Police arrested 1,000 people as security forces fanned out across Gabon's capital Thursday, following a night of riots and looting that erupted when President Ali Bongo was declared winner of disputed polls.
Thousands of angry protesters poured onto the streets of Libreville late Wednesday, accusing the government of stealing the election after Bongo won a second term by a razor-thin margin over rival Jean Ping.
His victory is set to extend the Bongo family's almost 50-year rule over the small, oil-rich nation.
Gunfire crackled across the city and plumes of smoke billowed from the torched parliament building as protesters clashed with heavily armed security forces.
Ping said two people were killed and 19 hurt in a raid against his headquarters early Thursday, and the national police chief told AFP that more than 200 people had been arrested across the city for looting.
Police reported continued pillaging in outlying districts at midday Thursday.
But by mid-morning, security forces had sealed off the city center, which was calm and otherwise deserted, with troops, police and anti-riot squads patrolling the streets.
Interior Minister Pacome Moubelet-Boubeya said between 600 to 800 people had been detained in Libreville and 200 to 300 in the rest of the country.
As Gabon descended into chaos, the EU called for calm, former colonial power France urged "maximum restraint" and Amnesty International warned against "excessive force."
Police chief Jean-Thierry Oye Zue said six officers had been killed in the post-vote riots and agreed there were "very probably" civilian injuries "given the violence with which they attacked us."
But he declined to give a total number of fatalities, saying "I cannot tell you that."
A Red Cross worker who gave his name as Gildas said one of 15 people injured who was brought in by an army truck had died on Thursday.
It was not immediately clear where Ping — a veteran diplomat and former top African Union official who had earlier declared himself the poll winner — had taken refuge.
A European diplomat said he was safe, however.
Internet communications remained cut and the capital scarred by the night of rioting.
The parliament building's facade was blackened by fire and its windows were smashed. Protesters had torn down its huge main gate and torched a sentry box at the entrance.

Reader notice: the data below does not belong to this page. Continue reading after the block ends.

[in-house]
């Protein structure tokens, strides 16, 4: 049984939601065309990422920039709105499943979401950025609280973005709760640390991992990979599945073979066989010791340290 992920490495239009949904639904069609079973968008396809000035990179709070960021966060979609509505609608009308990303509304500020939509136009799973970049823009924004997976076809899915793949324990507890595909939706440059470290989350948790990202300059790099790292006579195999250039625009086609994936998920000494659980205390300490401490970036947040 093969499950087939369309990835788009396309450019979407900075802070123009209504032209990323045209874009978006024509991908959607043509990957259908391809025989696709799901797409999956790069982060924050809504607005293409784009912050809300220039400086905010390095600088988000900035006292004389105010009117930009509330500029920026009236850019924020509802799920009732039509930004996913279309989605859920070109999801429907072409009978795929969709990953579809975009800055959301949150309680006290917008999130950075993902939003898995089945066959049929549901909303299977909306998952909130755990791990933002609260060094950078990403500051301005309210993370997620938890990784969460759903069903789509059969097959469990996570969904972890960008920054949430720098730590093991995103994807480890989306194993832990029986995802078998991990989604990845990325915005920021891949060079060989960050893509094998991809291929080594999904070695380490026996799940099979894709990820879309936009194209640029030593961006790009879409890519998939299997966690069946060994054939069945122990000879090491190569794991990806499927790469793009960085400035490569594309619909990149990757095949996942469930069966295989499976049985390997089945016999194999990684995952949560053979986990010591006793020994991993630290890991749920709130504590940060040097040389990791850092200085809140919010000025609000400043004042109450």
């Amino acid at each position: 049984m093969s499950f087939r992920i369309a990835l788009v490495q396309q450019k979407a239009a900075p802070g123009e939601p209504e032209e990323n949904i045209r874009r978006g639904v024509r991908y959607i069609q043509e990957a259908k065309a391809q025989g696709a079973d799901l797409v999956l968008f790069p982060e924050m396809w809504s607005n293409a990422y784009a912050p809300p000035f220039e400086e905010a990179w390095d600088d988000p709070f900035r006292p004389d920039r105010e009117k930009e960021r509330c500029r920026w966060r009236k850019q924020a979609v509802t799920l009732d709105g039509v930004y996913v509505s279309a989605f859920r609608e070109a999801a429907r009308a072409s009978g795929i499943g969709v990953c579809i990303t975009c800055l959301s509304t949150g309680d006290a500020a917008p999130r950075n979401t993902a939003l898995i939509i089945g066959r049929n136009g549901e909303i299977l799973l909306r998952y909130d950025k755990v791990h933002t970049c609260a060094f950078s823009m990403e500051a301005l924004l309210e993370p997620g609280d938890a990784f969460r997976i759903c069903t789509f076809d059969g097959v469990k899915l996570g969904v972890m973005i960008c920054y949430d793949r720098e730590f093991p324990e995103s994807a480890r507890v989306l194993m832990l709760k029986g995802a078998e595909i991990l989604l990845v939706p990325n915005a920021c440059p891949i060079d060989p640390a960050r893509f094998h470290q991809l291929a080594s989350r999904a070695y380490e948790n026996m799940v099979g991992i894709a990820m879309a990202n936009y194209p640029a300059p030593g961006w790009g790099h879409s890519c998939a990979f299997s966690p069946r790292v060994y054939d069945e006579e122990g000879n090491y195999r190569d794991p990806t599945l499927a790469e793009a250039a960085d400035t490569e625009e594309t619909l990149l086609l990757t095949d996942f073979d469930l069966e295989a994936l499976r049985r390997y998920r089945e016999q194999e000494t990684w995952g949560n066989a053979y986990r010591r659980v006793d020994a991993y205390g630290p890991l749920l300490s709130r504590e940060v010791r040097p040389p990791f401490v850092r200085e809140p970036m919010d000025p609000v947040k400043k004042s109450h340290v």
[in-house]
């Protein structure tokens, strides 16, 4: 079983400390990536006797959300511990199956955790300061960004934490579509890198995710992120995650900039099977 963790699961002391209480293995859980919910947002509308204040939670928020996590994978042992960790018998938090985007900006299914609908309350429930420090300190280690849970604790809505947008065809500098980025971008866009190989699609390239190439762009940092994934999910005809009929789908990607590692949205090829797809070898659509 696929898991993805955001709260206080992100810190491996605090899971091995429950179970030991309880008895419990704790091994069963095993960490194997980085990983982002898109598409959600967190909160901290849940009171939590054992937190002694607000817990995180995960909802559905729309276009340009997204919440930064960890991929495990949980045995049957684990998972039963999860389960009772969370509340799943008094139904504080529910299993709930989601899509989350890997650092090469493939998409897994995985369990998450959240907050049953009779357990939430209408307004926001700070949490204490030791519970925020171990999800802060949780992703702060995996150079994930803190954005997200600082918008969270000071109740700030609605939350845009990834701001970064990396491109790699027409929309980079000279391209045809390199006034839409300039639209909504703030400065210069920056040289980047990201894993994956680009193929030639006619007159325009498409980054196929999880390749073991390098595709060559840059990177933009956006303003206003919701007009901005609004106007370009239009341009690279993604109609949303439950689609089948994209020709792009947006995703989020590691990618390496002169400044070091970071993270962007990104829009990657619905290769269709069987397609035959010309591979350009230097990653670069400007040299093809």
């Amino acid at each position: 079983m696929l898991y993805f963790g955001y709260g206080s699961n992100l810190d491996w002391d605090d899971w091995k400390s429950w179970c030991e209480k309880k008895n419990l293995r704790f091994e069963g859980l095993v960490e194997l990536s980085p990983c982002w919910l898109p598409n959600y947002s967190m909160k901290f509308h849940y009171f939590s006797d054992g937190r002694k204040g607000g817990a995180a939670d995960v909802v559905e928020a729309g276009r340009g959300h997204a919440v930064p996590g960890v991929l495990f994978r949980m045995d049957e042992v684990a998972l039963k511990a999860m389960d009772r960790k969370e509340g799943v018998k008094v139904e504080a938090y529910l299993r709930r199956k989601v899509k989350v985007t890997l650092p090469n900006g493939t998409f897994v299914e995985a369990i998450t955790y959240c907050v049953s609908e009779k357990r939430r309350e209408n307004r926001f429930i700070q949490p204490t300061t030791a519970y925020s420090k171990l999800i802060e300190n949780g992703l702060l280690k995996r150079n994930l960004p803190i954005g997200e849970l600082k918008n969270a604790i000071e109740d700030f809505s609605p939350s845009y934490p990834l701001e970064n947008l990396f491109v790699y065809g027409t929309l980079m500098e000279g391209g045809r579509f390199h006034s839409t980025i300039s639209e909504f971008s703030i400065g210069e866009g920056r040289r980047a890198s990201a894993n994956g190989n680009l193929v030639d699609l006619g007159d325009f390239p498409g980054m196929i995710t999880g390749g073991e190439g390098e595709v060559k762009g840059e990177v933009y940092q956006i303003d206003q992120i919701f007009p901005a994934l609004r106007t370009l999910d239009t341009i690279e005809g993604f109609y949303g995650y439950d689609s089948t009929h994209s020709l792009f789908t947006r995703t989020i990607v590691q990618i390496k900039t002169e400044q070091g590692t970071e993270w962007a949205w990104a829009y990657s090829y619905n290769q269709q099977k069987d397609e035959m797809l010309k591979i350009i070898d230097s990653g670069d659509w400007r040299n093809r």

"Democracy doesn't sit well with an attack on parliament," Bongo said Thursday.
On the city's main artery, the Boulevard Triomphal — the location of numerous government institutions and foreign embassies — burnt-out buildings and cars could be seen, while makeshift barricades were still smouldering.
The army searched Ping's headquarters "from top to bottom," said an opposition leader, Didjob Ding Duvungui, who was being held for questioning.
Between 500 to 600 people were arrested there, he said.
A government spokesman said the operation was to catch "criminals" and "looters and thugs" who had earlier set fire to the parliament building.
"We have said that the people of Gabon are in danger. They (the international community) should come and help us against the clan (of Bongo)," Ping told AFP.
The results of the presidential election — which gave Bongo 49.8 percent to Ping's 48.23 percent (a gap of less than 6,000 votes) — remain "provisional" until approved by the constitutional court.
The opposition described the election as fraudulent and called for results from each of Gabon's polling stations to be made public to ensure the credibility of the overall outcome — a demand echoed by the United States and European Union.
Ping told France's Europe 1 radio early Thursday: "Everyone knows that he (Bongo) cheated. Ask in Europe. Everyone knows."
Any appeal by Ping would likely focus on disputed results in Haut-Ogooue province, the heartland of Bongo's Teke ethnic group.
In Saturday's vote, turnout was 59.46 percent nationwide but soared to 99.93 percent in Haut-Ogooue, where Bongo won 95.5 percent of votes.
"It's going to be difficult to get people to accept these results," one member of the electoral commission told AFP, asking not to be named.
"We've never seen results like these, even during the father's time," he added.
Bongo took power in 2009 in a violence-marred election that followed the death of his father Omar Bongo, who had governed the oil-rich former French colony for 41 years.
One third of Gabon's population lives in poverty, though the country boasts one of Africa's highest per capita incomes at $8,300 (7,400 euros) thanks to pumping 200,000 barrels of oil a day.
Bongo, 57, campaigned under the slogan "Let's change together", playing up the roads and hospitals built during his first term and stressing the need to break with the bad old days of disappearing public funds and suspect management of oil revenues.
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